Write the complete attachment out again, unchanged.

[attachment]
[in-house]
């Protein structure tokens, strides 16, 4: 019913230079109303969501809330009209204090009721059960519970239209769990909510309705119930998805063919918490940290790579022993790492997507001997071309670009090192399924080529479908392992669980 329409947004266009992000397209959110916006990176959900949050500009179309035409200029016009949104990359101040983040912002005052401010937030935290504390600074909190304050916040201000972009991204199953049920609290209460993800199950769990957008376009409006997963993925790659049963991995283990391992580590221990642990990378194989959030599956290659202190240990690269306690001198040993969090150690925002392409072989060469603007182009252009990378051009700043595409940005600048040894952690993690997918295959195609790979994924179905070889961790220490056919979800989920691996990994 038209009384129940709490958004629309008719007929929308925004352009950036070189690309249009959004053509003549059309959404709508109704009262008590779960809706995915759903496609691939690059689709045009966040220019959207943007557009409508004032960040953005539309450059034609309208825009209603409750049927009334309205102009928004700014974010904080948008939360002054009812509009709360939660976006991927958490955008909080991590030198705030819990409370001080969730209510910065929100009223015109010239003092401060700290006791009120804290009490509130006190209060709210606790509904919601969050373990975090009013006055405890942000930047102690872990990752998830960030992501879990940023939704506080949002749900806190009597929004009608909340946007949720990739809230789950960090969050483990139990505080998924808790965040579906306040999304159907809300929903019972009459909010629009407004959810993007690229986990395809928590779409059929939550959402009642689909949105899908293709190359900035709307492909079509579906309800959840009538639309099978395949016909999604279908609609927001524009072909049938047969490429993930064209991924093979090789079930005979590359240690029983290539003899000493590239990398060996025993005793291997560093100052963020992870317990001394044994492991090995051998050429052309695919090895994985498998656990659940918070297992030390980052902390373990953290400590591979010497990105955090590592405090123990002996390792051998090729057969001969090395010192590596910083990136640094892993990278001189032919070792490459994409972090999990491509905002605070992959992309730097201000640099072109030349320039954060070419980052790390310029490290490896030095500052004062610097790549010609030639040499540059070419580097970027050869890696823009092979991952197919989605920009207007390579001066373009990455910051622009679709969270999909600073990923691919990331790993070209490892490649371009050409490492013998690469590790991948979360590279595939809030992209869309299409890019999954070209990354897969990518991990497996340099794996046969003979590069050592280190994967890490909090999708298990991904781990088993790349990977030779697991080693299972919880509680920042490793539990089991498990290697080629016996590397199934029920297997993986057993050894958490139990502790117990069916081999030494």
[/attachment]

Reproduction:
[in-house]
């Protein structure tokens, strides 16, 4: 019913230079109303969501809330009209204090009721059960519970239209769990909510309705119930998805063919918490940290790579022993790492997507001997071309670009090192399924080529479908392992669980 329409947004266009992000397209959110916006990176959900949050500009179309035409200029016009949104990359101040983040912002005052401010937030935290504390600074909190304050916040201000972009991204199953049920609290209460993800199950769990957008376009409006997963993925790659049963991995283990391992580590221990642990990378194989959030599956290659202190240990690269306690001198040993969090150690925002392409072989060469603007182009252009990378051009700043595409940005600048040894952690993690997918295959195609790979994924179905070889961790220490056919979800989920691996990994 038209009384129940709490958004629309008719007929929308925004352009950036070189690309249009959004053509003549059309959404709508109704009262008590779960809706995915759903496609691939690059689709045009966040220019959207943007557009409508004032960040953005539309450059034609309208825009209603409750049927009334309205102009928004700014974010904080948008939360002054009812509009709360939660976006991927958490955008909080991590030198705030819990409370001080969730209510910065929100009223015109010239003092401060700290006791009120804290009490509130006190209060709210606790509904919601969050373990975090009013006055405890942000930047102690872990990752998830960030992501879990940023939704506080949002749900806190009597929004009608909340946007949720990739809230789950960090969050483990139990505080998924808790965040579906306040999304159907809300929903019972009459909010629009407004959810993007690229986990395809928590779409059929939550959402009642689909949105899908293709190359900035709307492909079509579906309800959840009538639309099978395949016909999604279908609609927001524009072909049938047969490429993930064209991924093979090789079930005979590359240690029983290539003899000493590239990398060996025993005793291997560093100052963020992870317990001394044994492991090995051998050429052309695919090895994985498998656990659940918070297992030390980052902390373990953290400590591979010497990105955090590592405090123990002996390792051998090729057969001969090395010192590596910083990136640094892993990278001189032919070792490459994409972090999990491509905002605070992959992309730097201000640099072109030349320039954060070419980052790390310029490290490896030095500052004062610097790549010609030639040499540059070419580097970027050869890696823009092979991952197919989605920009207007390579001066373009990455910051622009679709969270999909600073990923691919990331790993070209490892490649371009050409490492013998690469590790991948979360590279595939809030992209869309299409890019999954070209990354897969990518991990497996340099794996046969003979590069050592280190994967890490909090999708298990991904781990088993790349990977030779697991080693299972919880509680920042490793539990089991498990290697080629016996590397199934029920297997993986057993050894958490139990502790117990069916081999030494």